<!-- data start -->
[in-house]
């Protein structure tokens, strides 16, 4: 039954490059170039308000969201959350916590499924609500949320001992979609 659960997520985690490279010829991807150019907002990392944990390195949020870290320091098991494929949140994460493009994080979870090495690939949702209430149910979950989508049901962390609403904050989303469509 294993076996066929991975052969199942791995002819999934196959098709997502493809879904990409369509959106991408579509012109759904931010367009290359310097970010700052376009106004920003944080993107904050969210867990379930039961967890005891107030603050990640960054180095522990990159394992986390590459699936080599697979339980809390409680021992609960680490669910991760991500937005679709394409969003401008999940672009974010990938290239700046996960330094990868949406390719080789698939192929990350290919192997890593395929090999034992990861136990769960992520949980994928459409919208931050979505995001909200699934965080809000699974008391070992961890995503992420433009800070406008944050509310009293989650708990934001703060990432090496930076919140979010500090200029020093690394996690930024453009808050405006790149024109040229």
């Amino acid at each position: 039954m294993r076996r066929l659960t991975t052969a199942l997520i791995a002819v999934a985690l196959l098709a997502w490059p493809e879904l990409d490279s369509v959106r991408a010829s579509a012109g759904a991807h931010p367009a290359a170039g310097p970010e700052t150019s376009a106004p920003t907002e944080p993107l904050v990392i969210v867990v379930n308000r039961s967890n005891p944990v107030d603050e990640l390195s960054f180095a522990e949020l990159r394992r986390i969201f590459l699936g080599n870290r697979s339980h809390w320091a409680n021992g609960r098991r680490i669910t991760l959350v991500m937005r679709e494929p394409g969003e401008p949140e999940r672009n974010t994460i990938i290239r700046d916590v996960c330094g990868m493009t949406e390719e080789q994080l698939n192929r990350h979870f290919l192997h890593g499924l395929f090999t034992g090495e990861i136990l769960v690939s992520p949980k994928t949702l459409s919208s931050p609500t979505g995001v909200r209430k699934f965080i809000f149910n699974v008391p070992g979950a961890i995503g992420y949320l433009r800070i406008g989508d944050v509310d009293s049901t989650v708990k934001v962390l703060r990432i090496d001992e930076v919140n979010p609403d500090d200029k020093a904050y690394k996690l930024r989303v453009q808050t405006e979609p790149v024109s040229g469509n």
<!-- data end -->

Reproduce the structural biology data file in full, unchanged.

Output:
[in-house]
């Protein structure tokens, strides 16, 4: 039954490059170039308000969201959350916590499924609500949320001992979609 659960997520985690490279010829991807150019907002990392944990390195949020870290320091098991494929949140994460493009994080979870090495690939949702209430149910979950989508049901962390609403904050989303469509 294993076996066929991975052969199942791995002819999934196959098709997502493809879904990409369509959106991408579509012109759904931010367009290359310097970010700052376009106004920003944080993107904050969210867990379930039961967890005891107030603050990640960054180095522990990159394992986390590459699936080599697979339980809390409680021992609960680490669910991760991500937005679709394409969003401008999940672009974010990938290239700046996960330094990868949406390719080789698939192929990350290919192997890593395929090999034992990861136990769960992520949980994928459409919208931050979505995001909200699934965080809000699974008391070992961890995503992420433009800070406008944050509310009293989650708990934001703060990432090496930076919140979010500090200029020093690394996690930024453009808050405006790149024109040229």
């Amino acid at each position: 039954m294993r076996r066929l659960t991975t052969a199942l997520i791995a002819v999934a985690l196959l098709a997502w490059p493809e879904l990409d490279s369509v959106r991408a010829s579509a012109g759904a991807h931010p367009a290359a170039g310097p970010e700052t150019s376009a106004p920003t907002e944080p993107l904050v990392i969210v867990v379930n308000r039961s967890n005891p944990v107030d603050e990640l390195s960054f180095a522990e949020l990159r394992r986390i969201f590459l699936g080599n870290r697979s339980h809390w320091a409680n021992g609960r098991r680490i669910t991760l959350v991500m937005r679709e494929p394409g969003e401008p949140e999940r672009n974010t994460i990938i290239r700046d916590v996960c330094g990868m493009t949406e390719e080789q994080l698939n192929r990350h979870f290919l192997h890593g499924l395929f090999t034992g090495e990861i136990l769960v690939s992520p949980k994928t949702l459409s919208s931050p609500t979505g995001v909200r209430k699934f965080i809000f149910n699974v008391p070992g979950a961890i995503g992420y949320l433009r800070i406008g989508d944050v509310d009293s049901t989650v708990k934001v962390l703060r990432i090496d001992e930076v919140n979010p609403d500090d200029k020093a904050y690394k996690l930024r989303v453009q808050t405006e979609p790149v024109s040229g469509n």